Attina “pledged” the restaurant and the office space property to the city as collateral on the loan, according to Molinari, in case he failed to deliver his end of the bargain – which nearly happened.
The original proposal had been to build a restaurant called Noa Noa, a start-up chain backed by Latin recording artist Juan Gabriel. News reports at the time said the deal fell through after disagreements and a court battle ensued between the singer and Attina.
While the city’s release does not explain or document how an “upscale restaurant” project became an Applebee’s, Molinari told EGP that after the original project “fizzled out,” the city went looking for another restaurant.
In the end, the city had Tony Romas and Applebee’s bidding to locate on Attina’s property. The subsidy that would have gone to the Noa Noa project was used instead for the Applebee’s, which won the bid.
According to Planning Director Michael Huntley, the redevelopment agency also contributed money to help Applebee’s with “tenant improvements.”
Molinari said the city council decided to give the $1 million incentive to a developer because restaurant chains were “reluctant” to locate in Montebello because of perceptions about its minority demographic.
He said 21 different national restaurant chains had already rejected the city, and another high-end restaurant project was replaced with three fast food restaurants.
Molinari says Montebello’s Applebee’s has since proven itself by becoming the top location in the region, and by ranking in the top ten in the country.
With so much attention now on Montebello, some city officials, including Molinari, have been eager to show that rather than a “backroom deal,” the $1 million “mystery” account is linked to something more prosaic and “above board,” if not positive for
But if the whispered conversations by long-time observers of city politics and comments on newspaper message boards are any indication, the new information touches off another set of questions, especially regarding the involvement of Attina, a polarizing figure in Montebello due to his closeness to past and current city officials.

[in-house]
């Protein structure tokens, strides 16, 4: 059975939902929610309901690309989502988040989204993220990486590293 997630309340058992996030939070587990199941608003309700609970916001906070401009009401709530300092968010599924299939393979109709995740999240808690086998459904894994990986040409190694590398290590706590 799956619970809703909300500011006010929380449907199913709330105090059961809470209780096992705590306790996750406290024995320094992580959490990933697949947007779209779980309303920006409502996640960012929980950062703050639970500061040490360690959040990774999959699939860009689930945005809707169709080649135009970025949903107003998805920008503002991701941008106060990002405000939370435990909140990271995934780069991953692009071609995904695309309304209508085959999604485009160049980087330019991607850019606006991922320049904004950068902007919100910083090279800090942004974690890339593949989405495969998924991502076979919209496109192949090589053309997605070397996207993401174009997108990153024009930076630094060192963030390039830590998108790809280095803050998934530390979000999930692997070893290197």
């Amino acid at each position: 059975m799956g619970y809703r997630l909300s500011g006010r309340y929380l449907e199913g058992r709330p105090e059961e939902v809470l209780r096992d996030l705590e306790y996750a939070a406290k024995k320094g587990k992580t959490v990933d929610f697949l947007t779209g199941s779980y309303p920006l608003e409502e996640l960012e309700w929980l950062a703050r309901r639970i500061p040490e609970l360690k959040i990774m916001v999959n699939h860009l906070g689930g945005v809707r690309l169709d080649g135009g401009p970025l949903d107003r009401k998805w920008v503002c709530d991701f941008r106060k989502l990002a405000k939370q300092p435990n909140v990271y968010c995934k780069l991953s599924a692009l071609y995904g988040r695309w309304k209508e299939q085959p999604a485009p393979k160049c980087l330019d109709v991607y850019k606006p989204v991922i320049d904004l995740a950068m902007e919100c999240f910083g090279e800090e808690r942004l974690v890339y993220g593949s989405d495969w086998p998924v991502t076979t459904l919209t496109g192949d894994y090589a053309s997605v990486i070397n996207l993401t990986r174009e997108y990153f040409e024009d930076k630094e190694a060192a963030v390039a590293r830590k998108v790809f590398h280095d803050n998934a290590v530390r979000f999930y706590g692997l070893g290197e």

Attina, who has been less visible in recent years, was a long-time businessman and resident of Montebello who ran several restaurants in the city. He is both credited with and distrusted for having a hand in many of the city’s major commercial and senior housing developments.
Molinari defended Attina, saying he has been a “catalyst” for development in the city, and does not see anything “negative” with Attina’s involvement in the Applebee’s project or other projects, and neither does he feel his involvement was ever excessive.
The $1 million given to Attina to develop the project “was a large commitment upfront, but it paid off,” says Molinari, who adds, “If you want the reward you have to be willing to risk something.”
While Molinari believes the $1 million was a good investment, he says people have the right to disagree: “That’s the democratic system.”
Yan Tang, a professor at the USC School of Policy, Planning, and Development, says it is fairly routine for municipal governments, especially ones that are trying to draw reluctant national retailers into their city, to provide incentives to developers, but “such a huge amount of money” as $1 million warrants skepticism.
“It is the right of the citizen to ask officials to justify it,” Tang says.
Meanwhile Montebello city officials who are dealing with multiple entrenched financial problems in the city say they have not yet closed the case on the Union Bank account.
Cosentini said last Thursday he has found “nothing illegal, to date” in the documents they have dug up so far, but there were some “outstanding questions” such as where the original $900,000 came from and whether everything is “okay with the deal” to bring a restaurant into Montebello.Print This Post
March 17, 2011 Copyright © 2012 Eastern Group Publications, Inc.